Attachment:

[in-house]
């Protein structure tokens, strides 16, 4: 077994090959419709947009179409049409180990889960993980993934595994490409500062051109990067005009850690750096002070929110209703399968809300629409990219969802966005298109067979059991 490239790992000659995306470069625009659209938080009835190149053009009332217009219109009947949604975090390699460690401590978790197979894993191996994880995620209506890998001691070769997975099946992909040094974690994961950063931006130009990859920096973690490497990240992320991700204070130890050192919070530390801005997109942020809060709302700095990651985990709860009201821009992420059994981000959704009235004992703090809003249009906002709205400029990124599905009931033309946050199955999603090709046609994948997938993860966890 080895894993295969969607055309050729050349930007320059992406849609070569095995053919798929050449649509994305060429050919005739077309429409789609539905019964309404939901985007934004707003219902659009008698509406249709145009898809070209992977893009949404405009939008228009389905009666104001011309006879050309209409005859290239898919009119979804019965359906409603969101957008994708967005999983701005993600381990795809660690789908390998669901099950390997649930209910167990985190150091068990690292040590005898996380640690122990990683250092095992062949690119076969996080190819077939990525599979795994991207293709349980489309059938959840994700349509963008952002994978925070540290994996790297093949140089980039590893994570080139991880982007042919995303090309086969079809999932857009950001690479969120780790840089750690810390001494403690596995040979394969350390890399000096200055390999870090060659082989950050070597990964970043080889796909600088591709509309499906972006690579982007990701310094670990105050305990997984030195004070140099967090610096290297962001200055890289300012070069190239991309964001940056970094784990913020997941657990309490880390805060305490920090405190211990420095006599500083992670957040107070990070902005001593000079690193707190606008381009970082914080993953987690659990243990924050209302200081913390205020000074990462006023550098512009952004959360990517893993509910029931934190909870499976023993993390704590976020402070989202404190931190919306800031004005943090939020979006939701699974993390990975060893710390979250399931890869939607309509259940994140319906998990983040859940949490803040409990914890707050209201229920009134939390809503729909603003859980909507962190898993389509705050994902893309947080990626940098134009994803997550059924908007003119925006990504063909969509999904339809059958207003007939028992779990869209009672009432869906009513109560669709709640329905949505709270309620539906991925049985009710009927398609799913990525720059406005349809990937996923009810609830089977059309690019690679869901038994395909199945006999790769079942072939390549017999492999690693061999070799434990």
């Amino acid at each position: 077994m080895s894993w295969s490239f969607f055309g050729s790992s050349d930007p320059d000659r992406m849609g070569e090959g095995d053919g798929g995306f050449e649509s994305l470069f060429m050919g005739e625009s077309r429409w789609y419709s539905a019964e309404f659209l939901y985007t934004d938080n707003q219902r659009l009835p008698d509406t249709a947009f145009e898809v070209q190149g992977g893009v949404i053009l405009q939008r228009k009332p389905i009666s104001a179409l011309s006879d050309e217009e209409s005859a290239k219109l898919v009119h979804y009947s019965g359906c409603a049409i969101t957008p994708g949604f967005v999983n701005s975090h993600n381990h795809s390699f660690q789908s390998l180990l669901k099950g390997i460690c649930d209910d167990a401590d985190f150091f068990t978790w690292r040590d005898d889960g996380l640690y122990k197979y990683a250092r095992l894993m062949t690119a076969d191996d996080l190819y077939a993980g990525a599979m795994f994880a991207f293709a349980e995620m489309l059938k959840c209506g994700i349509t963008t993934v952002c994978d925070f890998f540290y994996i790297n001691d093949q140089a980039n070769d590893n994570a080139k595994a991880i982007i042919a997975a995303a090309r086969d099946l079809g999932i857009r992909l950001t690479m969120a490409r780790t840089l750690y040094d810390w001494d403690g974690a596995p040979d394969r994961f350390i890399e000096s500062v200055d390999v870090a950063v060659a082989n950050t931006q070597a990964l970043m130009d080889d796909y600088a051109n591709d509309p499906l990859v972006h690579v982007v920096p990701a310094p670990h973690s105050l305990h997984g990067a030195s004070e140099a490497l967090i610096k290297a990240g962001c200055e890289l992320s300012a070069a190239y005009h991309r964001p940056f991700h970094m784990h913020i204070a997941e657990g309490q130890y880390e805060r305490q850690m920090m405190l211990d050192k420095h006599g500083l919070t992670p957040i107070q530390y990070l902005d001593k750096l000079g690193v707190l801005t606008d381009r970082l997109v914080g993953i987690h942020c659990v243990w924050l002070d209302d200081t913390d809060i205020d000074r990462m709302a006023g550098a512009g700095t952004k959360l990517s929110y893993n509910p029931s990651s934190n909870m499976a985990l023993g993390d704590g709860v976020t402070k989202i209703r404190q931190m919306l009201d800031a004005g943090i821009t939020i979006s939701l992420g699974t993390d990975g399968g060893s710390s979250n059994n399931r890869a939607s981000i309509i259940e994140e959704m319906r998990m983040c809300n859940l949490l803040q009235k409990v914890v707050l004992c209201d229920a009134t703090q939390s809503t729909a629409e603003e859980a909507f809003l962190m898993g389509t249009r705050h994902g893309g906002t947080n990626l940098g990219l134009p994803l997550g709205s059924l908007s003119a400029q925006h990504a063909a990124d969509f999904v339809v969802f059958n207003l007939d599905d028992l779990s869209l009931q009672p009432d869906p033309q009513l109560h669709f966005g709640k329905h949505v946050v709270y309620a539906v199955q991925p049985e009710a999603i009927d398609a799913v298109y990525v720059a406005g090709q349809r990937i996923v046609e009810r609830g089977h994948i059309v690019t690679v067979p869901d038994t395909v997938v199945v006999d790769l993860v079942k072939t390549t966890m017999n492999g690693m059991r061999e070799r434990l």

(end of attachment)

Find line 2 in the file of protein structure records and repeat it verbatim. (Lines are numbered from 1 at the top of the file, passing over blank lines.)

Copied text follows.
């Protein structure tokens, strides 16, 4: 077994090959419709947009179409049409180990889960993980993934595994490409500062051109990067005009850690750096002070929110209703399968809300629409990219969802966005298109067979059991 490239790992000659995306470069625009659209938080009835190149053009009332217009219109009947949604975090390699460690401590978790197979894993191996994880995620209506890998001691070769997975099946992909040094974690994961950063931006130009990859920096973690490497990240992320991700204070130890050192919070530390801005997109942020809060709302700095990651985990709860009201821009992420059994981000959704009235004992703090809003249009906002709205400029990124599905009931033309946050199955999603090709046609994948997938993860966890 080895894993295969969607055309050729050349930007320059992406849609070569095995053919798929050449649509994305060429050919005739077309429409789609539905019964309404939901985007934004707003219902659009008698509406249709145009898809070209992977893009949404405009939008228009389905009666104001011309006879050309209409005859290239898919009119979804019965359906409603969101957008994708967005999983701005993600381990795809660690789908390998669901099950390997649930209910167990985190150091068990690292040590005898996380640690122990990683250092095992062949690119076969996080190819077939990525599979795994991207293709349980489309059938959840994700349509963008952002994978925070540290994996790297093949140089980039590893994570080139991880982007042919995303090309086969079809999932857009950001690479969120780790840089750690810390001494403690596995040979394969350390890399000096200055390999870090060659082989950050070597990964970043080889796909600088591709509309499906972006690579982007990701310094670990105050305990997984030195004070140099967090610096290297962001200055890289300012070069190239991309964001940056970094784990913020997941657990309490880390805060305490920090405190211990420095006599500083992670957040107070990070902005001593000079690193707190606008381009970082914080993953987690659990243990924050209302200081913390205020000074990462006023550098512009952004959360990517893993509910029931934190909870499976023993993390704590976020402070989202404190931190919306800031004005943090939020979006939701699974993390990975060893710390979250399931890869939607309509259940994140319906998990983040859940949490803040409990914890707050209201229920009134939390809503729909603003859980909507962190898993389509705050994902893309947080990626940098134009994803997550059924908007003119925006990504063909969509999904339809059958207003007939028992779990869209009672009432869906009513109560669709709640329905949505709270309620539906991925049985009710009927398609799913990525720059406005349809990937996923009810609830089977059309690019690679869901038994395909199945006999790769079942072939390549017999492999690693061999070799434990």